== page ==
Mind you, I am not in the least ashamed of my advancing age. I am rather proud of it, and I have thought about it with interest for years. I am a convinced agnostic, untrammelled by religious conviction, and the prospect of death, the destination of age, has always fascinated rather than perturbed me. Forty years ago and more, I prepared a gravestone for my beloved Elizabeth and me, on a slab of gray slate that has been waiting ever since among all the jumble under the stairs. Its words provide my first text for this conceptual sermon, and this is what they say, in Welsh and in English:

Here are two friends,
Jan & Elizabeth Morris
At the end of one life

By this I mean that whatever happens in life, friendship can see you through it; and that, well, you never know, there may be more lives to come. I conceive of those simple lines in the slate, patiently waiting there among the bric-a-brac, as a reassurance for their eventual readers, and as a comradely greeting, too!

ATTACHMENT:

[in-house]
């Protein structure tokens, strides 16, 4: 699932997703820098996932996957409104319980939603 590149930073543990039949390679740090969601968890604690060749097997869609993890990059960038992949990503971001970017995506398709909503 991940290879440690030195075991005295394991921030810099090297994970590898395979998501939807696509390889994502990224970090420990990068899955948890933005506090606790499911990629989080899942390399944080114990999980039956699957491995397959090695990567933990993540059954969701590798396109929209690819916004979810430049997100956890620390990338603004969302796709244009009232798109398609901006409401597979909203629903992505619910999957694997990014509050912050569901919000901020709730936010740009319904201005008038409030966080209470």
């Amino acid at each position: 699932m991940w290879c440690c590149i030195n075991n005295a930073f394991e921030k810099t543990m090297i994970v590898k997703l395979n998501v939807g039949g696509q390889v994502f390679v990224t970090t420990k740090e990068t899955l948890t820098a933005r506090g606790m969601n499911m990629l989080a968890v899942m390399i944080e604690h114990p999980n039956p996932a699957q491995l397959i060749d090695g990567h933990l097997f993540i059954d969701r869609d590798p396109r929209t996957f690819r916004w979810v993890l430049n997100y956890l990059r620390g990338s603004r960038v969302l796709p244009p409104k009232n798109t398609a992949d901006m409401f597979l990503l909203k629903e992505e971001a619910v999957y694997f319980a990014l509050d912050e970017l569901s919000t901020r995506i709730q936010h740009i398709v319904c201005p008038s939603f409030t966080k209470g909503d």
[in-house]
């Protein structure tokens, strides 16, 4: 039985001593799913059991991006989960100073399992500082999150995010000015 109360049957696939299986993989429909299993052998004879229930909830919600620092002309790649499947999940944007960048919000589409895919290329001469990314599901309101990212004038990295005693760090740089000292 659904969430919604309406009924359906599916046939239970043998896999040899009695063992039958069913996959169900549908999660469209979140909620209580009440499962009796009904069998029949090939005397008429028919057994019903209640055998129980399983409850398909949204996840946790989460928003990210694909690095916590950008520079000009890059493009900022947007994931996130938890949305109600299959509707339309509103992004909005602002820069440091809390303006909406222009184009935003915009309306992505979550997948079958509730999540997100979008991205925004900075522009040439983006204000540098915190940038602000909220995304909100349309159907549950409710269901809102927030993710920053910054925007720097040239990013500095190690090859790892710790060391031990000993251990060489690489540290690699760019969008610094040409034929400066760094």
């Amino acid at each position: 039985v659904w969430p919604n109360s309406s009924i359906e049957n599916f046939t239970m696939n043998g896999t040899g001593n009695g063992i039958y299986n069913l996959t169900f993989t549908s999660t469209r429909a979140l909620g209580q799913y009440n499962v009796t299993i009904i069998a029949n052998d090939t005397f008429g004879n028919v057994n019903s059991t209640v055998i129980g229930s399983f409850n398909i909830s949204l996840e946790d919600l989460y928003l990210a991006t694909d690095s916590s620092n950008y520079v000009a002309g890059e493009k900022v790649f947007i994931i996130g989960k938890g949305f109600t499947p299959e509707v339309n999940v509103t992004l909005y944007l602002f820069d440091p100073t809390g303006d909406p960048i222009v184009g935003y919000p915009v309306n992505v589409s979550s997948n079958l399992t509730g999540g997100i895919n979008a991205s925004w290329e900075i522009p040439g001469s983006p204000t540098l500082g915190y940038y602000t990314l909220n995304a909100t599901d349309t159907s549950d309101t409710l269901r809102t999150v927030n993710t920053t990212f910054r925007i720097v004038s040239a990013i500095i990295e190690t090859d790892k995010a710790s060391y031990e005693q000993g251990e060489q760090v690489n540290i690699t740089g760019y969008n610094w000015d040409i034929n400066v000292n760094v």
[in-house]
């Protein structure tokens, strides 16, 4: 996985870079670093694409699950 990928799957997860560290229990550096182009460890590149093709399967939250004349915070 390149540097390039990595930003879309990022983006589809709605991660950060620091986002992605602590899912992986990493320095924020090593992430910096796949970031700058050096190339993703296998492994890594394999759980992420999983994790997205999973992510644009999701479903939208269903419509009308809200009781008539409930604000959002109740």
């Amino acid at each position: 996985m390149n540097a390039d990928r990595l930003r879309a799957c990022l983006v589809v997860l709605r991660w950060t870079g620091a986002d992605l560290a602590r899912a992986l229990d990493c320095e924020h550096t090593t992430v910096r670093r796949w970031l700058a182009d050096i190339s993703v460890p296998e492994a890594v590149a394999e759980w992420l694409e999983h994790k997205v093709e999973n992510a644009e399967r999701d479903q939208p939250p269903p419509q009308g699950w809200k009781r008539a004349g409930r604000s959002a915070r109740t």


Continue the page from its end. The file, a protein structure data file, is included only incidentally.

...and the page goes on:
Jan Morris (behind a paywall, unfortunately). When Jan Morris was James Morris, he married Elizabeth Tuckniss, and they had five children together. Then, after gender reassignment surgery, James became Jan, a change which (legally) required a divorce. But in 2008 Jan and Elizabeth entered into a civil partnership. There is much food for thought here about friendship and marriage as forms of love.